Energy engineer

Renewable energy engineer

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Energy engineers research, design and build power generation plants, and work in the oil and gas industry.

Salary range: £20,000 to £80,000

How to become an energy engineer

You can get into this job through:

  • a university course
  • an apprenticeship

University

You can do a degree in an engineering or a scientific subject. Some employers may expect you to have a postgraduate qualification.

Relevant subjects include:

  • mining or petroleum engineering
  • energy engineering
  • Earth sciences
  • environmental engineering
  • renewable or sustainable energy

If you’re interested in postgraduate research and want to continue your studies up to PhD level, you may be able to apply for a course like an EngD.

These courses are offered by the Industrial Doctoral Centre for Offshore Renewable Energy. You would be sponsored by a company to research offshore technologies for wind, wave and tidal power.

Entry requirements

You’ll usually need:

  • 2 or 3 A levels, or equivalent, including maths and a science for a degree
  • a degree in a relevant subject for postgraduate study

More information

Apprenticeship

You may be able to start by doing a degree apprenticeship in power or nuclear engineering.

Entry requirements

You’ll usually need:

  • 4 or 5 GCSEs at grades 9 to 4 (A* to C) and A levels, or equivalent, for a higher or degree apprenticeship

More information

More information

Further information

You’ll find more on energy engineering careers from the Energy Institute, National Grid Careers and Talent Source Network.

What it takes

Skills and knowledge

You’ll need:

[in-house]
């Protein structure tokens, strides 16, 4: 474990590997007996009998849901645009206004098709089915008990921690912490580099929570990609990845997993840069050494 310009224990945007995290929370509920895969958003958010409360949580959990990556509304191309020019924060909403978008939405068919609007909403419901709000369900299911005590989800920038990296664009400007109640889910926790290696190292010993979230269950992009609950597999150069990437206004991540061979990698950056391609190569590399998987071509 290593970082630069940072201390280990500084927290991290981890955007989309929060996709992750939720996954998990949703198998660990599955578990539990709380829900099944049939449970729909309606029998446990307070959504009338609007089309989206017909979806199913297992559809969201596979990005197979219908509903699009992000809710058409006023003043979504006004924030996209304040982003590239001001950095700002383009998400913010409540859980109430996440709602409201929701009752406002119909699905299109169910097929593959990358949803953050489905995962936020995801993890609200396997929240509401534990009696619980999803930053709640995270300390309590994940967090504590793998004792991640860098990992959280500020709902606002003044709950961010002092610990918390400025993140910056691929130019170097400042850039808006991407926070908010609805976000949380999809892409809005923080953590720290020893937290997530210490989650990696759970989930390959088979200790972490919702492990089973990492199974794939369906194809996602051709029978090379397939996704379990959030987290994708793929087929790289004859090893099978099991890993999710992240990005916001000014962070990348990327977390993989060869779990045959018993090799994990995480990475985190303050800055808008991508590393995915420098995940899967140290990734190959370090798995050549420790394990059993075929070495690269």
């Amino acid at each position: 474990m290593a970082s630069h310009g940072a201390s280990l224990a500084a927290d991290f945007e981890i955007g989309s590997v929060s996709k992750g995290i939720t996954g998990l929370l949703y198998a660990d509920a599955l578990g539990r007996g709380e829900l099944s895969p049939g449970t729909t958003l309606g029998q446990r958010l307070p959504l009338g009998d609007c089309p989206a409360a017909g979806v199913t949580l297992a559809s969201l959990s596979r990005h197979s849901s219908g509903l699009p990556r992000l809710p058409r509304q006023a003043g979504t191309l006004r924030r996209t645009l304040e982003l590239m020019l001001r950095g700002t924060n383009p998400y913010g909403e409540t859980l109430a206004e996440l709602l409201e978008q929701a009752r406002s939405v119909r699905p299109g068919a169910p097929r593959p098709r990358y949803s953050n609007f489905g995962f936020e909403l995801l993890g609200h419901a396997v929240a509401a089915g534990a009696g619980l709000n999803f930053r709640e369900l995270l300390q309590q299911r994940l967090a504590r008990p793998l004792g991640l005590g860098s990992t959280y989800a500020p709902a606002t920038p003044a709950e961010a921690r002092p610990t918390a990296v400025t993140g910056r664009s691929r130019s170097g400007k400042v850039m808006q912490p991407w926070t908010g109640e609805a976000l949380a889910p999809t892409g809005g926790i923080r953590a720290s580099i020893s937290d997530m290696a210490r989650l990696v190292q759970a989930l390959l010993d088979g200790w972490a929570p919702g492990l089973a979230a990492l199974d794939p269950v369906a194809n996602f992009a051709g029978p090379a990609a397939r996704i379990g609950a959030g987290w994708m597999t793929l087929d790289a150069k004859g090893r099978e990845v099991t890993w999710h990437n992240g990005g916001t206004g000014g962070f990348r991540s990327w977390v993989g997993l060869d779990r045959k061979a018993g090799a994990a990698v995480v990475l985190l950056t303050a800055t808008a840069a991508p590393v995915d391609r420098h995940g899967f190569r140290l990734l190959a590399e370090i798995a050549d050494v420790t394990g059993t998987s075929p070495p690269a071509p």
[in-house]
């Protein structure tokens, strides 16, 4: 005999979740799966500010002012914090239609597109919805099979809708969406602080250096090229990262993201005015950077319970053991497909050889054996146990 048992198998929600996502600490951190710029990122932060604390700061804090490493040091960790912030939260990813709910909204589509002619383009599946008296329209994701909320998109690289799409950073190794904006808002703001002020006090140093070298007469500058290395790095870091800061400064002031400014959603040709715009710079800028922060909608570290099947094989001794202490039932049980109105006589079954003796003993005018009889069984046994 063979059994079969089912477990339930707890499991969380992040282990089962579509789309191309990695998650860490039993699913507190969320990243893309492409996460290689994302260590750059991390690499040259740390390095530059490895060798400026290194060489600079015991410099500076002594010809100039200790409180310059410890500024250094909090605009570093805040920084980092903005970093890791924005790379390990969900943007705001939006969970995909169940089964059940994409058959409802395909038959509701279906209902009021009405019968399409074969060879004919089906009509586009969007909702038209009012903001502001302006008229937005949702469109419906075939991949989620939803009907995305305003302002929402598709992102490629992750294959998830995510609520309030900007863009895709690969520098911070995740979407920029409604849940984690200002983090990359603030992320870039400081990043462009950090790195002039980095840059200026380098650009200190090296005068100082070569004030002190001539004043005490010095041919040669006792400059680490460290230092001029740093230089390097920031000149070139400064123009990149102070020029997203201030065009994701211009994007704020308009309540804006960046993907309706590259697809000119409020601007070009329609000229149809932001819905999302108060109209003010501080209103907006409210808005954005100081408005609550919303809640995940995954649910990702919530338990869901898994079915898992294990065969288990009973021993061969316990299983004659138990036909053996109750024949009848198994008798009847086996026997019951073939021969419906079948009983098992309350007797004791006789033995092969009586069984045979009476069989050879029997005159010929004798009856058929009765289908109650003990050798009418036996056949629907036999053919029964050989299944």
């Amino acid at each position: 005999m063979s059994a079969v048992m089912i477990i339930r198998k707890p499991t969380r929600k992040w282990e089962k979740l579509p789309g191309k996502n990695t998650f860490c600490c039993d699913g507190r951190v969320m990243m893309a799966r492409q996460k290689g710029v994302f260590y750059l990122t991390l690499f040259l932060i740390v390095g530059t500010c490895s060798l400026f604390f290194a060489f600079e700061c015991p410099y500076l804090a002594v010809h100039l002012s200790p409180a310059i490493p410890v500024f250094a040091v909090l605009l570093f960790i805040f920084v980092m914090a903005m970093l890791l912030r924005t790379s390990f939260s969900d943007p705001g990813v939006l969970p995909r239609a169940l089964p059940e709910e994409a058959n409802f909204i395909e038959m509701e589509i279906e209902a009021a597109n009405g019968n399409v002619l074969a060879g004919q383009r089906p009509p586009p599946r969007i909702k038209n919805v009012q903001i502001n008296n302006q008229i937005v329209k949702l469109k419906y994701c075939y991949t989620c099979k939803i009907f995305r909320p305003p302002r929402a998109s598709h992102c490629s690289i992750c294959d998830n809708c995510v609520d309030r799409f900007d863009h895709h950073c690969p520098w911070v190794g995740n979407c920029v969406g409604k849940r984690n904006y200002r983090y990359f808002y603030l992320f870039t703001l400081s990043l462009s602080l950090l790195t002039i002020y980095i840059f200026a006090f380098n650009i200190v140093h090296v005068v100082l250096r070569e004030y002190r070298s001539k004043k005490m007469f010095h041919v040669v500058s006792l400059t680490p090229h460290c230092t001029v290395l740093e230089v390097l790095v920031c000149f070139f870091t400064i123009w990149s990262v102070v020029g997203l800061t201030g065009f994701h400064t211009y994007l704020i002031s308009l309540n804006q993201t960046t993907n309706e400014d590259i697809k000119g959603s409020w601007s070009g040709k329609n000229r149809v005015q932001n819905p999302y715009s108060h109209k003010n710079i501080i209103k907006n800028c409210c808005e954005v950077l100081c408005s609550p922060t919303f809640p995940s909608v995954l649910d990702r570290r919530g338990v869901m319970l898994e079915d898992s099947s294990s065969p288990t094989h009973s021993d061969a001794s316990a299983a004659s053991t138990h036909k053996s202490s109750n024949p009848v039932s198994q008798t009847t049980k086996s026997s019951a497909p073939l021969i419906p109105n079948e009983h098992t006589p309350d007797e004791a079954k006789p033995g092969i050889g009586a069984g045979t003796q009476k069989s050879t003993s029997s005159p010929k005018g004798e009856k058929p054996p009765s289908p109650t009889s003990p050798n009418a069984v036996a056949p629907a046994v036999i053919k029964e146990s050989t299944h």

• knowledge of engineering science and technology
  • maths knowledge
  • analytical thinking skills
  • to be thorough and pay attention to detail
  • thinking and reasoning skills
  • excellent verbal communication skills
  • the ability to use your initiative
  • knowledge of building and construction
  • to be able to use a computer and the main software packages competently

What you’ll do

Day-to-day tasks

Your day-to-day tasks may include:

  • researching and designing new generating sites
  • deciding on the best locations for sites
  • planning and overseeing production programmes for sites
  • managing and coordinating teams of technicians or site workers
  • designing and selecting equipment
  • meeting environmental standards, like carbon reduction targets
  • finding the most cost efficient and productive processes
  • carrying out laboratory experiments 
  • converting experiments into large-scale industrial processes
  • working with geologists, geophysicists and specialist contractors
  • managing projects and budgets

Working environment

You could work at a power station, in an office, in a laboratory or on a rig.

Career path and progression

With experience, you could move into planning, policy development, or freelance consultancy.

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